In reviewing a grant of summary judgment, this Court conducts a de novo review. Short v. Columbus Rubber and Gasket Co., Inc., 535 So. 2d 61 (Miss. 1988). In Pearl River County Bd. of Sup'rs. v. South East Collections Agency, Inc., 459 So. 2d 785 (Miss, 1984), this Court said:

 Summary judgment is appropriate only where ". . . the pleadings, depositions, answers to interrogatories and admissions on file, together with the affidavits, if any, show that there is no genuine issue as to any material fact and that the moving party is entitled to judgment as a matter of law." MRCP 56 (1972). The power to grant summary judgment is not discretionary with the trial court and the above test must be met in

 all cases. . .

 Section 15-1-35, Miss. Code Ann., (1972), as Amended, in pertinent part, states:

 All actions for assault, assault and battery, maiming, false imprisonment, malicious arrest. . .shall be commenced within one (1) year next after the cause of such action accrued, and not after.

 As applied to the current situation, the Parkers' complaint for false arrest and false imprisonment accrued on the date of their arrest, November 19, 1984, and was governed by a one (1) year statute of limitation.

 The question before this Court is whether the February 10, 1987, complaint was sufficient to notify the defendants that a claim for malicious prosecution was also contemplated. Such an action would have accrued on February 13, 1986, when the criminal charges against the Parkers were dismissed with prejudice. Gandy v. Palmer, 251 Miss. 398, 415, 169 So. 2d 819, 827 (1964).

 While Rule 8 of the Mississippi Rules of Civil Procedure requires a short and plain statement of the claim showing that the pleader is entitled to relief, Rule 8 does not eliminate the necessity of stating circumstances, occurrences, and events which support the proffered claim.

 If the original complaint sufficiently alleged the factual components of a malicious prosecution claim so as to put the defendants on notice, that malicious prosecution claim is preserved. If the allegations were insufficient to put the defendants on notice, their claim is lost.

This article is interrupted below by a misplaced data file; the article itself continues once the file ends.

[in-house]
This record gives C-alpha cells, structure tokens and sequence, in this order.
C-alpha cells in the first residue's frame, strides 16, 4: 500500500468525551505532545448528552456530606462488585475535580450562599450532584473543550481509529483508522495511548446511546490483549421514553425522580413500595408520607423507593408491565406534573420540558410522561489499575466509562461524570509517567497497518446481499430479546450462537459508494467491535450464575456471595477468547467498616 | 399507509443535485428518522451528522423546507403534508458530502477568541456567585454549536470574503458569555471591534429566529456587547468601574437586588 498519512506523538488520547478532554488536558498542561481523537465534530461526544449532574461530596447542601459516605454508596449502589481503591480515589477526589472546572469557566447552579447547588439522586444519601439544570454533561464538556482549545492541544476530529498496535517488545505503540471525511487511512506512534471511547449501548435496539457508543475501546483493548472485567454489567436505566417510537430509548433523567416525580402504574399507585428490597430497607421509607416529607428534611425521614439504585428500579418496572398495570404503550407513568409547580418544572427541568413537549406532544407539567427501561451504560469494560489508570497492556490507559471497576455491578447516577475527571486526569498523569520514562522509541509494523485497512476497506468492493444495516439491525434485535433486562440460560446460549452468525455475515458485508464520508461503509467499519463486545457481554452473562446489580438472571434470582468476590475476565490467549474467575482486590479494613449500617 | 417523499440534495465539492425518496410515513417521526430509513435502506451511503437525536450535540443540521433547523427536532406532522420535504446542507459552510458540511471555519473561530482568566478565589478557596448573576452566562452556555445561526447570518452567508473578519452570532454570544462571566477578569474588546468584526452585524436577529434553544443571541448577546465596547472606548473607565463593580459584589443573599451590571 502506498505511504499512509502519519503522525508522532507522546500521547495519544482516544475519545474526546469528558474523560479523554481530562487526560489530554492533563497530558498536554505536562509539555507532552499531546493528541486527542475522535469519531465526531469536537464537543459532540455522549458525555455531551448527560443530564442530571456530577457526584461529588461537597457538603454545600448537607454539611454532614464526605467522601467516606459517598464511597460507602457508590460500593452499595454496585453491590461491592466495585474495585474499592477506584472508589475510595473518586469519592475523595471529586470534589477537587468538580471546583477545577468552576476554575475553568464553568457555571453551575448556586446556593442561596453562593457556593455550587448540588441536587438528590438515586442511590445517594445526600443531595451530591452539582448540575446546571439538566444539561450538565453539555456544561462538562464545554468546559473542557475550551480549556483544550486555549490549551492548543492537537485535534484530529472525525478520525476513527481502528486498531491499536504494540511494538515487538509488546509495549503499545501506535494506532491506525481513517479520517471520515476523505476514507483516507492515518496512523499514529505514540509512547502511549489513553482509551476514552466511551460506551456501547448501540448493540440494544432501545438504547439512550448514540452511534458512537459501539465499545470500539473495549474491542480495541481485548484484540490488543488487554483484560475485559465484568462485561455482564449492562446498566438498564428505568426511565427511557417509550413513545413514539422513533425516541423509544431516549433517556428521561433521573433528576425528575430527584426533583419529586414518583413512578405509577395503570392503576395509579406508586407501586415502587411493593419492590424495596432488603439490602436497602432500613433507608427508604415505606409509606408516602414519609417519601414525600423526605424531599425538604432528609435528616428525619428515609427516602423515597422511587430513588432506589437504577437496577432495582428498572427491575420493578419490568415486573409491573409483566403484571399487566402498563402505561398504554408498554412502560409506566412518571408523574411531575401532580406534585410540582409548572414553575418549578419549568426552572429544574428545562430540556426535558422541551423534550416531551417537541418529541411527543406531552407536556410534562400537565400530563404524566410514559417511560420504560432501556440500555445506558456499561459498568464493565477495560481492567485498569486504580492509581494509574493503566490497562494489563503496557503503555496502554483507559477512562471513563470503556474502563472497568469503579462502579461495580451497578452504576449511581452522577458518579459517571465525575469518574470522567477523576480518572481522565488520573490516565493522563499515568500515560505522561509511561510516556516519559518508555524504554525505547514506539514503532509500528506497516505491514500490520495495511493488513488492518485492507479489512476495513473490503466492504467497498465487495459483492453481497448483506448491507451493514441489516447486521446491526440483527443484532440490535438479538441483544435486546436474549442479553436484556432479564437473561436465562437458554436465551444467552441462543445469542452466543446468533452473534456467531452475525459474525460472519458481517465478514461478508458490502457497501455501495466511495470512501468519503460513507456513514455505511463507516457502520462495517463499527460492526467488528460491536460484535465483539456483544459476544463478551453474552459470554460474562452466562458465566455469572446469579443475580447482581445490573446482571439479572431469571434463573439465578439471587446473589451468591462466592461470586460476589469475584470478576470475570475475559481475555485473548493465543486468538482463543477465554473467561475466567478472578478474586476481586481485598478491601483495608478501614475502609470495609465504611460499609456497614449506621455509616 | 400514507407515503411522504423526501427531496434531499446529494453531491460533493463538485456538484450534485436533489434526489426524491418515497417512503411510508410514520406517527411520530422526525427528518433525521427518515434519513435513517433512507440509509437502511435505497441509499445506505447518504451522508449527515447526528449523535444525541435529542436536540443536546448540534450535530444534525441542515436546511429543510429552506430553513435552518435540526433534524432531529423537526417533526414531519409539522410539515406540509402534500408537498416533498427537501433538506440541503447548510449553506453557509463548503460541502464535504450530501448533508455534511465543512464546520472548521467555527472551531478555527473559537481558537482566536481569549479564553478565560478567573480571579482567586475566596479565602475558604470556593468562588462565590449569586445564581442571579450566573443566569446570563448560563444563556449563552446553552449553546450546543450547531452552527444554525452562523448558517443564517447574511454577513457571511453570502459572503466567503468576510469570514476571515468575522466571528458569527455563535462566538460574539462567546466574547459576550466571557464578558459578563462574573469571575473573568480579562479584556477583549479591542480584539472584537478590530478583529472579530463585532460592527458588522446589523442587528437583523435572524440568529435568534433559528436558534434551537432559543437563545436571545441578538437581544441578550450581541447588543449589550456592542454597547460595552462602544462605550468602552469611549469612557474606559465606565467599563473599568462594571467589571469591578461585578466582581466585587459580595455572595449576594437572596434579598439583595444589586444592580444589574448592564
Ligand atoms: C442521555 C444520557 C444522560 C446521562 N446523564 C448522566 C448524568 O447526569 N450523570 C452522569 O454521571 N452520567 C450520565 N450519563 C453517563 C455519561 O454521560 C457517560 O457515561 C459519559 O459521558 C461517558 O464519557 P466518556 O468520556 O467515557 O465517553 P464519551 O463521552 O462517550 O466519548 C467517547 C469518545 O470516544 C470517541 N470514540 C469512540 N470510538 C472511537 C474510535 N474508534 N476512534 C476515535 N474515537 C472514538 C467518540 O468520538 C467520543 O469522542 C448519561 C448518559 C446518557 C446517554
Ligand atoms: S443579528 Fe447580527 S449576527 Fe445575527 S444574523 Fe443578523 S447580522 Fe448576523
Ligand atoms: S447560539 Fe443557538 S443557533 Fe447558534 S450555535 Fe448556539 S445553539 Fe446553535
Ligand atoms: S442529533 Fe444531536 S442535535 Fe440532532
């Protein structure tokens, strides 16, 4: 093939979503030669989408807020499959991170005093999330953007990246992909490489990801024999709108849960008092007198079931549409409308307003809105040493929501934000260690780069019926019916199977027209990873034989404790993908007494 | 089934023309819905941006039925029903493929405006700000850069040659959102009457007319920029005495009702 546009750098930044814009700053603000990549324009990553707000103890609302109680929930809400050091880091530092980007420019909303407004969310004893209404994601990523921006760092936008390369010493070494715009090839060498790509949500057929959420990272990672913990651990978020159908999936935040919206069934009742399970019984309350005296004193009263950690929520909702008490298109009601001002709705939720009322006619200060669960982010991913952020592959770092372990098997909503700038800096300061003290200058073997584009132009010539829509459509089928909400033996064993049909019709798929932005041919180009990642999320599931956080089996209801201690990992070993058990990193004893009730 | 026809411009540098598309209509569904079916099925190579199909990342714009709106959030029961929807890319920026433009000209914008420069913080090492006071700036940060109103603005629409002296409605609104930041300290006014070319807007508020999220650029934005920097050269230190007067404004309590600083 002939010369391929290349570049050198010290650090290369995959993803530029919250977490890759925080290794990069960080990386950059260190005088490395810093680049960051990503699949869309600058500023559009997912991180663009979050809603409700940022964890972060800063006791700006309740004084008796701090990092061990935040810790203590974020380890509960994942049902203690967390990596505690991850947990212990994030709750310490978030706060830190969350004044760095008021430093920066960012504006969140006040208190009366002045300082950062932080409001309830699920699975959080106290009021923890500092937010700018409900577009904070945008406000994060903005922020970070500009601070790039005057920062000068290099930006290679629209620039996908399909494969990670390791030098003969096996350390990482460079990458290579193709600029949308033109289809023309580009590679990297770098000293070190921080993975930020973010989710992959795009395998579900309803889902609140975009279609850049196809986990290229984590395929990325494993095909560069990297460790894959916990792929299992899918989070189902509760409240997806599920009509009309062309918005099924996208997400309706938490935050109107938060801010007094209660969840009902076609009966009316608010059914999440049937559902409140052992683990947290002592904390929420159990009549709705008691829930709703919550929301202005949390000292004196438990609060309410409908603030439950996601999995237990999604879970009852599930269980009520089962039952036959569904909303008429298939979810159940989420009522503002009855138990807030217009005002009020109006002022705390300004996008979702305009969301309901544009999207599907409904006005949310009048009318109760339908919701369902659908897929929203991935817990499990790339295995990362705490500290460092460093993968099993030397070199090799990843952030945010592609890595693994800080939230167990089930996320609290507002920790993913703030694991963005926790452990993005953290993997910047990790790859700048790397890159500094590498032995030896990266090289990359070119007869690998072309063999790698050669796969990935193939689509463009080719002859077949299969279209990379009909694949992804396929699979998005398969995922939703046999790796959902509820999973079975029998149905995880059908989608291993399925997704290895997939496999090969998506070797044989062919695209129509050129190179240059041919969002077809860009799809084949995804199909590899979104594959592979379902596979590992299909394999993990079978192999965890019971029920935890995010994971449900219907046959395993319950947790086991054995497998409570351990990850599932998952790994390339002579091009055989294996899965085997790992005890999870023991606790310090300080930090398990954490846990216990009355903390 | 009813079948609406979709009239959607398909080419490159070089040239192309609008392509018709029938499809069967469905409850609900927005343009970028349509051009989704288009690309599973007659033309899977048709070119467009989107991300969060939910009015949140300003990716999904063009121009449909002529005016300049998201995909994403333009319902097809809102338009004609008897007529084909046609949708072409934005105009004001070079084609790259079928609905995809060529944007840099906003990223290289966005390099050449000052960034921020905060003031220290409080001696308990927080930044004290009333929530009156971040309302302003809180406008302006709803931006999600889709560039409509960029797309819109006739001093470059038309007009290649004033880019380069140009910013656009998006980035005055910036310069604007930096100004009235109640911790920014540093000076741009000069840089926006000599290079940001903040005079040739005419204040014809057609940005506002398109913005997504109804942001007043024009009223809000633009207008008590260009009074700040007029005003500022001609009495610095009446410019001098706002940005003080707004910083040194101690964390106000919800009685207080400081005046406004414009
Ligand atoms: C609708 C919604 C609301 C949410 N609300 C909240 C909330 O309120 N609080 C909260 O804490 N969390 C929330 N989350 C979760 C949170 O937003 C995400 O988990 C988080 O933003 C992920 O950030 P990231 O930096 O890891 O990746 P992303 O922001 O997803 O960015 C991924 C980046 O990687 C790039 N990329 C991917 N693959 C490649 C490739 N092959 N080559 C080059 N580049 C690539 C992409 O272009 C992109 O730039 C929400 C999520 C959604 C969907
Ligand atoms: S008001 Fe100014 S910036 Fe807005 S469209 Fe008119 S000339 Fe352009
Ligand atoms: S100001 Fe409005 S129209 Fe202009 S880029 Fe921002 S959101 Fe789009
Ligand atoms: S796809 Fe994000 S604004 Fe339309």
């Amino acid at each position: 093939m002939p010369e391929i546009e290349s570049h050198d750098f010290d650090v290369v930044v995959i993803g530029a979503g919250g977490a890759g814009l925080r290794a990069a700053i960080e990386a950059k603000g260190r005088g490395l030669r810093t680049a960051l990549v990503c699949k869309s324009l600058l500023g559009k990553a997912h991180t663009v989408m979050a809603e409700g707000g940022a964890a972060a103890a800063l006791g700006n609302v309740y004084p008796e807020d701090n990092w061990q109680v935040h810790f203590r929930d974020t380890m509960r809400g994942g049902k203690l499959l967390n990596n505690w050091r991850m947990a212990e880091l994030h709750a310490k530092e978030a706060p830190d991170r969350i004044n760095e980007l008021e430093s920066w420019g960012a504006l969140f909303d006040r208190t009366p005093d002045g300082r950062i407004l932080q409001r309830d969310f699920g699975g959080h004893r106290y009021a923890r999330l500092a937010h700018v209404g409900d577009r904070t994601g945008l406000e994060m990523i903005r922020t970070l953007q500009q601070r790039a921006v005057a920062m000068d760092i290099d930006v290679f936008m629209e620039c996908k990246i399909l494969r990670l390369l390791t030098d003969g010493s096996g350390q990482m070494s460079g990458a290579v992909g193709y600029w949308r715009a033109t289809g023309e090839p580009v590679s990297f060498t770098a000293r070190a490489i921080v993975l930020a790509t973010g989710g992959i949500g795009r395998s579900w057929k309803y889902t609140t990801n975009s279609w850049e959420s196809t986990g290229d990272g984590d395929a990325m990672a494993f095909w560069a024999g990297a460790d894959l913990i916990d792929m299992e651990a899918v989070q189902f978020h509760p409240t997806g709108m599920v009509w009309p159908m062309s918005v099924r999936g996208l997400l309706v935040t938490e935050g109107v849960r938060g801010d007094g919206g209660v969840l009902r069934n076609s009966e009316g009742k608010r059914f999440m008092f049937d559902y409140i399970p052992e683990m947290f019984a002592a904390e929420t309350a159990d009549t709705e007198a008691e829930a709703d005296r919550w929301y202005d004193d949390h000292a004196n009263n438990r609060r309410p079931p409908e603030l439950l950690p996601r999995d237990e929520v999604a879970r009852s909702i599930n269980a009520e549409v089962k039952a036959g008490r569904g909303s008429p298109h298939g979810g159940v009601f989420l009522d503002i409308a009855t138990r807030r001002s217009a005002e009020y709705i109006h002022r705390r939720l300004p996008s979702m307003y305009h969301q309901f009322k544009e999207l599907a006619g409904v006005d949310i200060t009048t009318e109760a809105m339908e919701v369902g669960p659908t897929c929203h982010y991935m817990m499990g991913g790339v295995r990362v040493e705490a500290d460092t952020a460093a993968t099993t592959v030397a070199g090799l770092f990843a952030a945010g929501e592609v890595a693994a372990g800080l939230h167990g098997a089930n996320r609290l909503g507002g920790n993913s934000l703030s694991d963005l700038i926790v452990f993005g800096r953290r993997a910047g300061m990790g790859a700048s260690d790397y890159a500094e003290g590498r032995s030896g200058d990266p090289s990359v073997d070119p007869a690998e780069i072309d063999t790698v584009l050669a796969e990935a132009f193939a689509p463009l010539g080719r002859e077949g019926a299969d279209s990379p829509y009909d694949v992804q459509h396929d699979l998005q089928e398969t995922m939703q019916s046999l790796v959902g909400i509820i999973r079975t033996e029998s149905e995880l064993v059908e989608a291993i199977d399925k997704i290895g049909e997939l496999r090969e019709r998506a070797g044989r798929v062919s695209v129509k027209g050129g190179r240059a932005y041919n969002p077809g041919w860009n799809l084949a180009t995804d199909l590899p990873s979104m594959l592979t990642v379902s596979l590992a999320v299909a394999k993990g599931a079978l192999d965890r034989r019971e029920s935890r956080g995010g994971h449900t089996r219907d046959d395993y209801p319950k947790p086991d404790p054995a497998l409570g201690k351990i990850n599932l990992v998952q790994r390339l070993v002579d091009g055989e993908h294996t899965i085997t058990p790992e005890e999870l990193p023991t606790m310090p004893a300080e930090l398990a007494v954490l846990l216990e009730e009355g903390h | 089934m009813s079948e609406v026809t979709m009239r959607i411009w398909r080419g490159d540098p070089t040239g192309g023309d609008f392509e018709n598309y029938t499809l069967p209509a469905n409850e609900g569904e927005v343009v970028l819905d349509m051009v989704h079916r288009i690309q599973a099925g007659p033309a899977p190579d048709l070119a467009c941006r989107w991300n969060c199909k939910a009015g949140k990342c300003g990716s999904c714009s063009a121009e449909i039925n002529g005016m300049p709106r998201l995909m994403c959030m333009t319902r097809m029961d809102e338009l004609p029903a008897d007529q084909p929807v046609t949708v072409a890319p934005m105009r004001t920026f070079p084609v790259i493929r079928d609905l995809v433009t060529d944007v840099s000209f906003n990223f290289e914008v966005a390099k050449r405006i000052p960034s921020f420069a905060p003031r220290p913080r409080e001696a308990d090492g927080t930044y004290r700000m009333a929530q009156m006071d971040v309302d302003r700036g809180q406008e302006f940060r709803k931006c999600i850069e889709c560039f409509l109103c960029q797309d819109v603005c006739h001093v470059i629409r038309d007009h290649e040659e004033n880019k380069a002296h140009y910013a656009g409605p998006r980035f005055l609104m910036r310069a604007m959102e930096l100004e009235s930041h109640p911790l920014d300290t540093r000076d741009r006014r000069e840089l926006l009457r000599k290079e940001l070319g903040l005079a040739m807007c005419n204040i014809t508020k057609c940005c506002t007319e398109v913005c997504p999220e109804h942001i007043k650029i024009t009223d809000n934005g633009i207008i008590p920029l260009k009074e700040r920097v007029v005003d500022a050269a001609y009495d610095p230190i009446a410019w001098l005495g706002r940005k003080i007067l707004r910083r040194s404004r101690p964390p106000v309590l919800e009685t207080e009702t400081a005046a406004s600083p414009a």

In pertinent part, the complaint stated:

 . . .COMES NOW the Plaintiffs in the above styled and numbered cause by and through counsel of record and files this their complaint against the Defendant for negligence, false arrest and false imprisonment for cause of action would state as follows, to-wit:

 . . .IX.

 That on or about November 19, 1984, the Plaintiffs were arrested for allegedly illegally shooting a weapon and illegally hunting.

 X.

 That the Defendants were involved in said arrest.

 XI.

 That the arrest was without probable cause and was intentional, willful and malicious and in deprivation of the constitutional rights of the Plaintiffs.

 XII.

 That the Defendants acted negligently, willfully, wantonly and without probable cause in the false arrest and false imprisonment of the Plaintiffs.

 XIII.

 That the Plaintiffs were arrested, searched and treated in a negligent manner and that the Defendants had a duty to exercise reasonable and due care in the arrest of said persons but that said arrest was without probable cause and that there was a breach of said due care and that the Plaintiffs were injured as a direct and proximate result of the actions of the Defendants.

 XIV.

 That the Plaintiffs have undergone severe mental and emotional distress as a result of the wrongful arrest and false imprisonment by the Defendants. . .

 XV.

 That as a result thereof the plaintiffs have ...